All I wanted for my birthday was to make apple cider. So last weekend we picked a bushel and a half of apples and spent Saturday turning most of that into about two gallons of cider and a whole lot of apple sauce. This weekend I still had two pecks (that’s half a bushel or a pretty big box) left. So I raided smittenkitchen for ideas and this is what came out of it all:
Another thing that came out of it was a lot of curiosity about apples. Here’s what came out of that, from the apple’s perspective of course:
I come from Pilgrim stock. Yes, that’s right. Family legend has it that our ancestors came to Boston way back in the 1600s with some of the first colonists and we’ve been here ever since. There are still a whole lot of us in New England. Oh we’re Northeasterners alright. Some of my aunties and uncles, well sure they’re a bit difficult when you first meet them, what with the way they can just suddenly show up with a fungus or a disease if you don’t handle ‘em right. They take getting to know. But once you spend some time with them you realize that underneath it all even the bitingest ones have some sweet. And if you take care of them, they turn right back around and take care of you all through winter with ciders, sauces, tarts, pies, muffins. You can store some of ‘em in the cellar just plain and they’ll pull through for you all the way til spring if you treat ‘em right. Yup they’re good New England neighbors. Leave you alone most of the time but there when you need ‘em.
Oh but even though we’ve got some stubborn Roxbury Russets in the family who won’t let go (hang on to that claim as first apples brought to the New World and will not leave Roxbury ever) even though we got some of them, doesn’t mean we’re all so provincial. No, we’ve made it pretty much all around this country. You can find us in every single state. Why, there are so many of us out in Washington that people are always thinking we came in through the west coast. And it would make sense, because far as I can tell from what the family tells me, the very very first strain of us came from Asia– Kazakhstan to be precise. A few seasons back we made a family trip back to the beautiful Kazak forests where they think we’re from. I’ve never seen such a beautiful place in all my life.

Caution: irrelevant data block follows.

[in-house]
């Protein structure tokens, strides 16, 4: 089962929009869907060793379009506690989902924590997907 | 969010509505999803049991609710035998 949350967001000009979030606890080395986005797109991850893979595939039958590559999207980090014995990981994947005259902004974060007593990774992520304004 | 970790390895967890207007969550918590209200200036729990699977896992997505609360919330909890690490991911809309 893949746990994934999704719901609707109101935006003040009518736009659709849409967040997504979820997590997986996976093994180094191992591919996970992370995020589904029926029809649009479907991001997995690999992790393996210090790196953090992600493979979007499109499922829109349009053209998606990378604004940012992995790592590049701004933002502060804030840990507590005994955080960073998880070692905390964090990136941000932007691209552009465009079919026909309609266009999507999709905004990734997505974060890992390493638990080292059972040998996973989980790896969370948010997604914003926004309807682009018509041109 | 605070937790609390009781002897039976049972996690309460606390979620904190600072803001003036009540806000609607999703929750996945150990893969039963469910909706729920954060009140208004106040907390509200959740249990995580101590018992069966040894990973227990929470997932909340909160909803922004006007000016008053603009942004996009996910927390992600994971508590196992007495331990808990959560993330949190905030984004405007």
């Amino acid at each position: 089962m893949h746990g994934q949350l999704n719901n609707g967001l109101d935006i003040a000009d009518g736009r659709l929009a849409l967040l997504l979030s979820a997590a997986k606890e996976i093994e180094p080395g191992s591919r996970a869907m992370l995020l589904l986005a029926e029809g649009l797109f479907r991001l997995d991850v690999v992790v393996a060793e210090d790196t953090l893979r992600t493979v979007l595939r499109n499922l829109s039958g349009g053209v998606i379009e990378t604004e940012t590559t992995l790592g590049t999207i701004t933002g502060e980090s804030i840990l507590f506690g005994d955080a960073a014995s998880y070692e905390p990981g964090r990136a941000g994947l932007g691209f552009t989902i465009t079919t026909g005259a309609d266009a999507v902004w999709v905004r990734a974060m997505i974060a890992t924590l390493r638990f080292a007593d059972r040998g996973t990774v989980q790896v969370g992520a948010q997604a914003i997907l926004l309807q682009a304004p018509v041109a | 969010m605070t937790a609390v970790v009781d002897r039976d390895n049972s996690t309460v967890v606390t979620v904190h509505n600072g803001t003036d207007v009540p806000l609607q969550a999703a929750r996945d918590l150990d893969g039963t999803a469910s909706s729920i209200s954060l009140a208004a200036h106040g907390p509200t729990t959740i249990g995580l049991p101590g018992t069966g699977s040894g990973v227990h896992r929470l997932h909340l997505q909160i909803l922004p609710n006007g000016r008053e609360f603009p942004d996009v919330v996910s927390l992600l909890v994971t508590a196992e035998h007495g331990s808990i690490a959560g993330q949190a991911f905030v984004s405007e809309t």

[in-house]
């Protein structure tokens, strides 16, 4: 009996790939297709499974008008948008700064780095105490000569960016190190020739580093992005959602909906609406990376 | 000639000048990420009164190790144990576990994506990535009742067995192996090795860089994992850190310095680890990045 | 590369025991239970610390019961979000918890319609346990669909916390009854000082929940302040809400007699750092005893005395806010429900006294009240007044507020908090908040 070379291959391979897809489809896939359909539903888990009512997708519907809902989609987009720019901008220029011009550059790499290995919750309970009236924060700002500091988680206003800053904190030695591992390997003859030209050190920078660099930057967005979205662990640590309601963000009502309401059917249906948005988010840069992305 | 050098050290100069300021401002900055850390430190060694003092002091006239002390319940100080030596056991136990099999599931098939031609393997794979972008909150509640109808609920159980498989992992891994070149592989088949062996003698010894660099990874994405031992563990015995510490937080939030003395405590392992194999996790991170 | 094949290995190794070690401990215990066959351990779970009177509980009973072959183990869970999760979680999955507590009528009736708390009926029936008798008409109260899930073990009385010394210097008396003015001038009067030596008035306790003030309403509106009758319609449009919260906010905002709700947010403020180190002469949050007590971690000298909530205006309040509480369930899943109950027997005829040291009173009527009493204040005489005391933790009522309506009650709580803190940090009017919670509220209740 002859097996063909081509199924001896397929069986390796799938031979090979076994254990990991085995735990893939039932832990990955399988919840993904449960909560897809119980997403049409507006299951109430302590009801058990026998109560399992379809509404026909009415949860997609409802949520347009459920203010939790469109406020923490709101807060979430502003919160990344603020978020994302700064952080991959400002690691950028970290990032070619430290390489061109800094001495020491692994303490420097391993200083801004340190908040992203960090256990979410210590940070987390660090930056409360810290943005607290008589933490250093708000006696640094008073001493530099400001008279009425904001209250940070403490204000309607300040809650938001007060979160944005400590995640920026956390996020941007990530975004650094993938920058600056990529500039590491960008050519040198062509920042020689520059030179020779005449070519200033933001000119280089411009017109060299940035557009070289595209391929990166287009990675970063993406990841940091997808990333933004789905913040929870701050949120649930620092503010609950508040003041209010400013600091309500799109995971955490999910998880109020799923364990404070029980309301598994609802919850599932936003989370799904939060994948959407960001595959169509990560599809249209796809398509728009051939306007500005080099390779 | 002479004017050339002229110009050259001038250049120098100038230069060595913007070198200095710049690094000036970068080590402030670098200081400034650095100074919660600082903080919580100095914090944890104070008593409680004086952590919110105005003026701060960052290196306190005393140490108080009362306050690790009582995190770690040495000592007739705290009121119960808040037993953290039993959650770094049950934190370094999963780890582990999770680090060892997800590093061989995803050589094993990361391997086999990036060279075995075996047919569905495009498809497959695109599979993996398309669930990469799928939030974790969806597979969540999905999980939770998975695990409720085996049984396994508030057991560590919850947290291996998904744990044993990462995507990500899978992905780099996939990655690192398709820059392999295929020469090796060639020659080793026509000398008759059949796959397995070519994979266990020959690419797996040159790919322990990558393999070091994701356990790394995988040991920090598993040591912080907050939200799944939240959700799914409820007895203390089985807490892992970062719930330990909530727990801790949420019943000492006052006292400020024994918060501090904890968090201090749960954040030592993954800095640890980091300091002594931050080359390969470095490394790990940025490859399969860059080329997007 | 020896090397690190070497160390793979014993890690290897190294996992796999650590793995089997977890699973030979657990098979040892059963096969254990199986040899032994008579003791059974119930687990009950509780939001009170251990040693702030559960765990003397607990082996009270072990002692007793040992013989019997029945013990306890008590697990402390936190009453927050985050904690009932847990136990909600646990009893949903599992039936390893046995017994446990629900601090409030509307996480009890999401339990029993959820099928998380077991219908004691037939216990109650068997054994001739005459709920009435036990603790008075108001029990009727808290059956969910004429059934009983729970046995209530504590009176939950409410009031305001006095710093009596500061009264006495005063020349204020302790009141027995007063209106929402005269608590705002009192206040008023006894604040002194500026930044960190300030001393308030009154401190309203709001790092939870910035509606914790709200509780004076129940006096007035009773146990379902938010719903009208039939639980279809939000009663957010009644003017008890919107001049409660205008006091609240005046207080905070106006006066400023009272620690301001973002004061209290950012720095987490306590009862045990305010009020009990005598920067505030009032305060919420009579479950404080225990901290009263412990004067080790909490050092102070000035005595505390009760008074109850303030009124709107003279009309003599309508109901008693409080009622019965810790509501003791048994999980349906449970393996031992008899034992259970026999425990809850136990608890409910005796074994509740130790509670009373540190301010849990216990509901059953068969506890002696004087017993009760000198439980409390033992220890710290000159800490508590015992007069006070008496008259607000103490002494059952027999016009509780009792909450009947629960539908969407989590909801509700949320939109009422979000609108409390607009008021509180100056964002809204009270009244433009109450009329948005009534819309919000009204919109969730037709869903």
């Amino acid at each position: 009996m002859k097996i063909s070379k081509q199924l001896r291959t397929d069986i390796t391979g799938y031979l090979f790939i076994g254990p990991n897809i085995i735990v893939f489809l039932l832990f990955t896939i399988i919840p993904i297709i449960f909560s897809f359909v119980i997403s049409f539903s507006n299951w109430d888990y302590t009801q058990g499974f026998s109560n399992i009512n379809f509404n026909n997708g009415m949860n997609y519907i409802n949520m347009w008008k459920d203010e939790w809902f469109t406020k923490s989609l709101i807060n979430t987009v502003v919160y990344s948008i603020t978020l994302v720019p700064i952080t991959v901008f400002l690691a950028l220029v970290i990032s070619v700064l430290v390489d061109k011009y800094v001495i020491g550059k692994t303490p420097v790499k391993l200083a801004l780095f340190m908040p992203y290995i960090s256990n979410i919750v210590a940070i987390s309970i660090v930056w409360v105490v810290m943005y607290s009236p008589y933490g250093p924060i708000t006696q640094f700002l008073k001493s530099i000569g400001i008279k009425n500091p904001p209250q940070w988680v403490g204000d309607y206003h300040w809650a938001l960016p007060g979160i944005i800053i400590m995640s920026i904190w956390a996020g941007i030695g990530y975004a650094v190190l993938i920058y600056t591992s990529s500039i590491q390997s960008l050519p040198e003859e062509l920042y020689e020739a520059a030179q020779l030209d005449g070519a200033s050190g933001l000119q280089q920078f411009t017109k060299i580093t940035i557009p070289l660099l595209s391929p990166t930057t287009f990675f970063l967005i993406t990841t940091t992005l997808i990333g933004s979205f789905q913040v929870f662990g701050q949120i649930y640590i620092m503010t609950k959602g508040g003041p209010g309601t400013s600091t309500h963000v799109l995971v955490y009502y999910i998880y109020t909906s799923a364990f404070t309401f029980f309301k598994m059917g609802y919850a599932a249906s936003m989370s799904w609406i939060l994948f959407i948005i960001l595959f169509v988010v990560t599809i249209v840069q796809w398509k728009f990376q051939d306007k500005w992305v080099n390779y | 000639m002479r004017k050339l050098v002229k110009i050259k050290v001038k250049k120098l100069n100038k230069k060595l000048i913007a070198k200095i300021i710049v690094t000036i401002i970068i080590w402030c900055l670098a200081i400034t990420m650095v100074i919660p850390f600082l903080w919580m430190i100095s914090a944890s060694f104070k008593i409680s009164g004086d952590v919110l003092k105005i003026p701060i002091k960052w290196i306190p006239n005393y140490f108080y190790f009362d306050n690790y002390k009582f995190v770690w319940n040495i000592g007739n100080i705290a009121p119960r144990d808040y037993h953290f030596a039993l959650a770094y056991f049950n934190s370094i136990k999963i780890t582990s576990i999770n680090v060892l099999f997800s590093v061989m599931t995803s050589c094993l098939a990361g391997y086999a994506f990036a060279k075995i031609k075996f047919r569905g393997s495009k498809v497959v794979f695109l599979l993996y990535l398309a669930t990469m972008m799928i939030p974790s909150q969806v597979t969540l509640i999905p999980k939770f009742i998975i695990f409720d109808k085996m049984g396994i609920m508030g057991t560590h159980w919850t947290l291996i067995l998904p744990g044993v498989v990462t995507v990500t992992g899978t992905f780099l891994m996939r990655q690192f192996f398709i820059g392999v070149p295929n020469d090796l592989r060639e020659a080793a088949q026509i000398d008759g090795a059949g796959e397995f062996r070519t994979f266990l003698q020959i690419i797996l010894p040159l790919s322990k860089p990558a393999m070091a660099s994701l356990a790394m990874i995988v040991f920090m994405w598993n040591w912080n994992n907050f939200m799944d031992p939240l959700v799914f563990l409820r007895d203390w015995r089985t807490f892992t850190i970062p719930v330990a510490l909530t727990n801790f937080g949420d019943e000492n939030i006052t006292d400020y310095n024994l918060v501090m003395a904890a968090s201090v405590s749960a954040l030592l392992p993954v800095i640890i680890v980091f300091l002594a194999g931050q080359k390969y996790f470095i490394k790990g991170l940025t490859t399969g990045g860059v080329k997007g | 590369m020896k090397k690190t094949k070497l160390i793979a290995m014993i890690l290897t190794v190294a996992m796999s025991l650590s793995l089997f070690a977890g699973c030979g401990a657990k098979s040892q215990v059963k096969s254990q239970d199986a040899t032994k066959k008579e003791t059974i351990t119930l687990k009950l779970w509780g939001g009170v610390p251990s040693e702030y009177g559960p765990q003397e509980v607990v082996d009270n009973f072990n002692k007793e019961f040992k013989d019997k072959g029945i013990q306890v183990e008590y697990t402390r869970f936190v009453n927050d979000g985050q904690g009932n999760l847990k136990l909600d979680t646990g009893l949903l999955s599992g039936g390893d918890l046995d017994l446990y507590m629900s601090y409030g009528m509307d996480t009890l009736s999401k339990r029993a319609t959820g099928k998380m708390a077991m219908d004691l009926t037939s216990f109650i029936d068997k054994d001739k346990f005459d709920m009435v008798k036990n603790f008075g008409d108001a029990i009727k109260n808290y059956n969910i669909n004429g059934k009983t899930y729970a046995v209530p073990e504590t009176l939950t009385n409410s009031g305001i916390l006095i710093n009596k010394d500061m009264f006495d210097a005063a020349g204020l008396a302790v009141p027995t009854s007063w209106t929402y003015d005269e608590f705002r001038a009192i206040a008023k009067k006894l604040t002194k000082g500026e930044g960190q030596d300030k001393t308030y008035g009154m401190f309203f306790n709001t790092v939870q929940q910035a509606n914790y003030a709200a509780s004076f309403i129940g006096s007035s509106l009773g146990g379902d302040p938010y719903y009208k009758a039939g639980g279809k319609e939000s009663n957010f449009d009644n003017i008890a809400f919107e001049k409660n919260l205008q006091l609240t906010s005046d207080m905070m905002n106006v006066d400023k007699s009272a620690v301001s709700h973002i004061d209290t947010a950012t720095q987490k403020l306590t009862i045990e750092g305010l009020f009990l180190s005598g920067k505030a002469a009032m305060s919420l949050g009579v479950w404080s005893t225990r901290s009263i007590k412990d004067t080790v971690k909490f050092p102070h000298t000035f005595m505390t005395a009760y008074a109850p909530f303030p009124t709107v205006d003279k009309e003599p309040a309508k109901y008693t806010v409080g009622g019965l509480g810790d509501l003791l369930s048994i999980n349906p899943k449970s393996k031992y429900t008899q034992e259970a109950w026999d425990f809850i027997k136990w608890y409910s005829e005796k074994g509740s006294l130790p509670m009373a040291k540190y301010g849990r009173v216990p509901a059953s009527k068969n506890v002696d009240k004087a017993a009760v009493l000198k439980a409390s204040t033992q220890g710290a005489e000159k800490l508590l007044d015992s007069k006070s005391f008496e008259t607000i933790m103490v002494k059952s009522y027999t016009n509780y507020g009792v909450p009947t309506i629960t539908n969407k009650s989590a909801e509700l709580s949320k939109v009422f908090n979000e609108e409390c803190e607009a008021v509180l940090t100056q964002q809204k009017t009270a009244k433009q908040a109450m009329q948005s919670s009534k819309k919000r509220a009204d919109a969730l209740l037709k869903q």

But it was a long time ago that my part of the family left those forests. Thousands of years ago probably, judging by where we’ve shown up in legend and history. My New England relatives don’t like to talk about it much—feel like it’s too boastful. But I’ll tell you straight that golden apples are said to have started the Trojan War and wooed a Norse goddess. And of course we’re all a bit ashamed of the role that the apple on the Tree of Knowledge played in the Genesis story, but there’s no hiding that one. Sometimes you just have to own up to your family’s skeletons and move on.
Mostly I’m proud of my ancestry and all 7500 branches of the family out there now. Starting way back in those wonderous Kazak forests, people have found us interesting and valuable enough to be worth carting all across the world from Turkey to China, Macedonia to Argentina, and Boston to Washington. They found us worth waiting four or five years for to fruit. Some people took us because we were tough enough to stand the winter. Some people took us because we were sweet enough to press into cider. And some people, like the legendary John Chapman (you may know him as Johnny Appleseed) even thought ahead and planted us where they knew people would live later. Whatever their reasons I’m grateful to all those people for helping us along and I’m glad to be part of such a prolific family.